In the end, of course, it’s likely to come down to the money. Julio’s deal could max out at $470 million over 17 years, however given the immense number of seasons and arcane nature of the options, it’s more straightforward to note how Seattle has never given a free agent the type of money Ohtani will command. Whether that is measured by AAV or total dollars, Robinson Canó’s $240 million over 10 years will be blown out of the water, and may even be doubled by Ohtani’s next employer. In here, then, is the slim hope that Seattle’s history with creative negotiations and contracts could afford them an edge. From Rodríguez to Yusei Kikuchi and even Robbie Ray, Seattle has shown a willingness to make deals that range from more rote player options to complex deals that highly reward the player’s performance in guaranteed money and player option triggers. For Ohtani, who could possibly earn another massive payday in a couple seasons if he can demonstrate a healthy return to two-way play, Seattle could be a one or two year stop, leaving both sides happy as the extraordinary young man reenters the fray.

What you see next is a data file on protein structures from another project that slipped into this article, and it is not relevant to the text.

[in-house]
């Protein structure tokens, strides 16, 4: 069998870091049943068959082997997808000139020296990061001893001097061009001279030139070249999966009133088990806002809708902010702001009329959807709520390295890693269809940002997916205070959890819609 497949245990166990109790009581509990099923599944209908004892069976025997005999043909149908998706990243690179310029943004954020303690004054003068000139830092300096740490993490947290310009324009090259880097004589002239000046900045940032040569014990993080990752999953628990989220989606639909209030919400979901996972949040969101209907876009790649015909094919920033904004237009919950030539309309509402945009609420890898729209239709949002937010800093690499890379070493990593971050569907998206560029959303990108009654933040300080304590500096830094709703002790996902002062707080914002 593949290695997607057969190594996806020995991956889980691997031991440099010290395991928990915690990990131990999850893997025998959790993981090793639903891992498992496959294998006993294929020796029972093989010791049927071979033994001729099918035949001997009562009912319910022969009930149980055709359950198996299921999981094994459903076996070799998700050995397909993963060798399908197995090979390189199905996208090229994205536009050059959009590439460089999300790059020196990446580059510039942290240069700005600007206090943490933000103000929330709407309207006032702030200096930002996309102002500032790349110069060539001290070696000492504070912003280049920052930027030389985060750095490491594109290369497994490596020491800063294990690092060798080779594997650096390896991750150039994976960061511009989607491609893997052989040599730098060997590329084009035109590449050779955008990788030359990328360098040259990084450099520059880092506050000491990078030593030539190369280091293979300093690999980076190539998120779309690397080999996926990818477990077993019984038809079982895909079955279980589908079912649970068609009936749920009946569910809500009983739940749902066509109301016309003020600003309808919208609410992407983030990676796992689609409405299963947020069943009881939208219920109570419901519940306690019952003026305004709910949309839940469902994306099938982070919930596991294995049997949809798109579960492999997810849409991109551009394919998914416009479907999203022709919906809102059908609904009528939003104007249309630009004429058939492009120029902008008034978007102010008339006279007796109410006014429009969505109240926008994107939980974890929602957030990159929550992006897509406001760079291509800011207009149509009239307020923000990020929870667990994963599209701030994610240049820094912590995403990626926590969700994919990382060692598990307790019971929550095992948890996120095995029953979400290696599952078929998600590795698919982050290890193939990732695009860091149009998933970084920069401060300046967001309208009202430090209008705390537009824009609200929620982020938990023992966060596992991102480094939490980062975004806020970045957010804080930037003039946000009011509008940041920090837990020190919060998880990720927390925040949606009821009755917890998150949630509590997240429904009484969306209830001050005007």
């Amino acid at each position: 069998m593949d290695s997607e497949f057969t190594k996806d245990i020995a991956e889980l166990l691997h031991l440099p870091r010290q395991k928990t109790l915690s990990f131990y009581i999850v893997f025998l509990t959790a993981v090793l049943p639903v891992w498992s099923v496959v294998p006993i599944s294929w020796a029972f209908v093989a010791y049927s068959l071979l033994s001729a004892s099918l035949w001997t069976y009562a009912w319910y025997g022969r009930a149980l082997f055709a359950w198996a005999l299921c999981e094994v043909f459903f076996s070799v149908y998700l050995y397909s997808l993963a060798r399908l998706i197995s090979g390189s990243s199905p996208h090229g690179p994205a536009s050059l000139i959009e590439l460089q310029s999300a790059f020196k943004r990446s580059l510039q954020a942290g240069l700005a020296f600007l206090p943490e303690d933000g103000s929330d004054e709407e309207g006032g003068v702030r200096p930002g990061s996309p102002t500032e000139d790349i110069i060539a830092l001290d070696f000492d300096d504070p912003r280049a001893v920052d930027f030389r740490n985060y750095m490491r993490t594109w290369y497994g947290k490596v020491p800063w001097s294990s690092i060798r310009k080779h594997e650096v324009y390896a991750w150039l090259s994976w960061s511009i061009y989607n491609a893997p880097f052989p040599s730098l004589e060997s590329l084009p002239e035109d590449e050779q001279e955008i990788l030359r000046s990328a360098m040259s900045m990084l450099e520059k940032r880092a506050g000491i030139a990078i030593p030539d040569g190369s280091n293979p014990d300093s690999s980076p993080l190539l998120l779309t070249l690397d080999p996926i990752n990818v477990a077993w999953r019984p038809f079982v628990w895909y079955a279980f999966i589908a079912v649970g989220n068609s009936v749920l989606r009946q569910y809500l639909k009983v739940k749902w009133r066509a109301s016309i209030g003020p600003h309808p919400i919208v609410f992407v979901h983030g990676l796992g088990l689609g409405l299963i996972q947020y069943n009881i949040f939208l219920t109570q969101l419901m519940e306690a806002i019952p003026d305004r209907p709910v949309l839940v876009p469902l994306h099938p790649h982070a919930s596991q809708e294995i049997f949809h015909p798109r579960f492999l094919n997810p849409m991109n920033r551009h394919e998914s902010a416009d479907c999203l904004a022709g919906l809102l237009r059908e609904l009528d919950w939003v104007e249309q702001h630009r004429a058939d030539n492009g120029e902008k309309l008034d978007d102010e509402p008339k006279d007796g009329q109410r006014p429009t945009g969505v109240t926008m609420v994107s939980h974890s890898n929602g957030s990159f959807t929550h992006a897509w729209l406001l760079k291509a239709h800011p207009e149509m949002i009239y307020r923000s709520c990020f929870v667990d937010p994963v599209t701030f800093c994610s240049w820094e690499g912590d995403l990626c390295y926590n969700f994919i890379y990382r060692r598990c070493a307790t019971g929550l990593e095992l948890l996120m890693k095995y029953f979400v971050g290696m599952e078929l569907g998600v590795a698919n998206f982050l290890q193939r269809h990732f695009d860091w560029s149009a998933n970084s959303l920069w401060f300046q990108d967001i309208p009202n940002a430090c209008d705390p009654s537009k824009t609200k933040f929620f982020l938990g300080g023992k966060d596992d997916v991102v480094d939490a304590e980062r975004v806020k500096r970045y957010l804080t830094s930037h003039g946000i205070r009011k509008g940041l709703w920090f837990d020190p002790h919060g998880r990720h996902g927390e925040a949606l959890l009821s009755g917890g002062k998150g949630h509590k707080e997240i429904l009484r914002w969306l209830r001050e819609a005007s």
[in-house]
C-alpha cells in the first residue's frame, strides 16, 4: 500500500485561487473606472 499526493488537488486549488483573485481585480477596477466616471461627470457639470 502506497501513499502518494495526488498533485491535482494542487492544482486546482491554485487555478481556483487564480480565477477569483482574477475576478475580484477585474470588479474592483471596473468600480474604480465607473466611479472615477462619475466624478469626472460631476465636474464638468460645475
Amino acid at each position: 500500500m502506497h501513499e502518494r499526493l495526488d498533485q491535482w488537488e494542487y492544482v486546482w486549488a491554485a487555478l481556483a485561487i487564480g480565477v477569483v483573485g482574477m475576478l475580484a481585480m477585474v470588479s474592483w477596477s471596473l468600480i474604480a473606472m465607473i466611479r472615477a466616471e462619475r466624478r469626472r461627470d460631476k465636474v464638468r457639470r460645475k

I’ve run out of straws to grasp at, so I’ll say it again: Ohtani’s signing with the Mariners would alter the trajectory of the franchise more positively than any free agent since Ichiro, and perhaps ever. It’s also exceptionally unlikely the current ownership group has the interest in committing to such a move. But there is still a glimmer of hope, just as there was in the winter of 2017.